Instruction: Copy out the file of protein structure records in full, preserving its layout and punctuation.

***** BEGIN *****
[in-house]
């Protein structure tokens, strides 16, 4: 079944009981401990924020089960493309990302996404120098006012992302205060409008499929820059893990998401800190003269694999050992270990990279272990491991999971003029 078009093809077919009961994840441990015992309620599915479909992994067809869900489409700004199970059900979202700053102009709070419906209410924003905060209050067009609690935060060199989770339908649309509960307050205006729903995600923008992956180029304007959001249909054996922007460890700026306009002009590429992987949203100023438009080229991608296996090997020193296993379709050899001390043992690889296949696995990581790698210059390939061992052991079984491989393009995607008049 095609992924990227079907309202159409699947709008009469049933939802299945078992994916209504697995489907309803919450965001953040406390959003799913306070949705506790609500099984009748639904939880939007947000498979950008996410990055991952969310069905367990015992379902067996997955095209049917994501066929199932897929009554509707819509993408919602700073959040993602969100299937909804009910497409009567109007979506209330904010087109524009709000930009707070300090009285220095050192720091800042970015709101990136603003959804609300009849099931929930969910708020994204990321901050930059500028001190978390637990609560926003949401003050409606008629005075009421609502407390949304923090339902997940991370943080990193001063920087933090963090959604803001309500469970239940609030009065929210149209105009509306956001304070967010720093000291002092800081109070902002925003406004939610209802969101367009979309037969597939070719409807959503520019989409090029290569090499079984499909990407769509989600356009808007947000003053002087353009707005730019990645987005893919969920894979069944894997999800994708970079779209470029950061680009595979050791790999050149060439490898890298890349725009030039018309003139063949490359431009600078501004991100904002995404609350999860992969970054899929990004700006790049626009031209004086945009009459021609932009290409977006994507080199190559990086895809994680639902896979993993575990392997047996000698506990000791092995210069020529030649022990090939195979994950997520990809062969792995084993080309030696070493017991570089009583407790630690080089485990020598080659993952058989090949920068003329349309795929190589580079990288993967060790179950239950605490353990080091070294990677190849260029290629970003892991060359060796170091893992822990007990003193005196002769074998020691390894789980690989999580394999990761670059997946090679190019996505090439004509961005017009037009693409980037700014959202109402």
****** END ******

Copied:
[in-house]
């Protein structure tokens, strides 16, 4: 079944009981401990924020089960493309990302996404120098006012992302205060409008499929820059893990998401800190003269694999050992270990990279272990491991999971003029 078009093809077919009961994840441990015992309620599915479909992994067809869900489409700004199970059900979202700053102009709070419906209410924003905060209050067009609690935060060199989770339908649309509960307050205006729903995600923008992956180029304007959001249909054996922007460890700026306009002009590429992987949203100023438009080229991608296996090997020193296993379709050899001390043992690889296949696995990581790698210059390939061992052991079984491989393009995607008049 095609992924990227079907309202159409699947709008009469049933939802299945078992994916209504697995489907309803919450965001953040406390959003799913306070949705506790609500099984009748639904939880939007947000498979950008996410990055991952969310069905367990015992379902067996997955095209049917994501066929199932897929009554509707819509993408919602700073959040993602969100299937909804009910497409009567109007979506209330904010087109524009709000930009707070300090009285220095050192720091800042970015709101990136603003959804609300009849099931929930969910708020994204990321901050930059500028001190978390637990609560926003949401003050409606008629005075009421609502407390949304923090339902997940991370943080990193001063920087933090963090959604803001309500469970239940609030009065929210149209105009509306956001304070967010720093000291002092800081109070902002925003406004939610209802969101367009979309037969597939070719409807959503520019989409090029290569090499079984499909990407769509989600356009808007947000003053002087353009707005730019990645987005893919969920894979069944894997999800994708970079779209470029950061680009595979050791790999050149060439490898890298890349725009030039018309003139063949490359431009600078501004991100904002995404609350999860992969970054899929990004700006790049626009031209004086945009009459021609932009290409977006994507080199190559990086895809994680639902896979993993575990392997047996000698506990000791092995210069020529030649022990090939195979994950997520990809062969792995084993080309030696070493017991570089009583407790630690080089485990020598080659993952058989090949920068003329349309795929190589580079990288993967060790179950239950605490353990080091070294990677190849260029290629970003892991060359060796170091893992822990007990003193005196002769074998020691390894789980690989999580394999990761670059997946090679190019996505090439004509961005017009037009693409980037700014959202109402």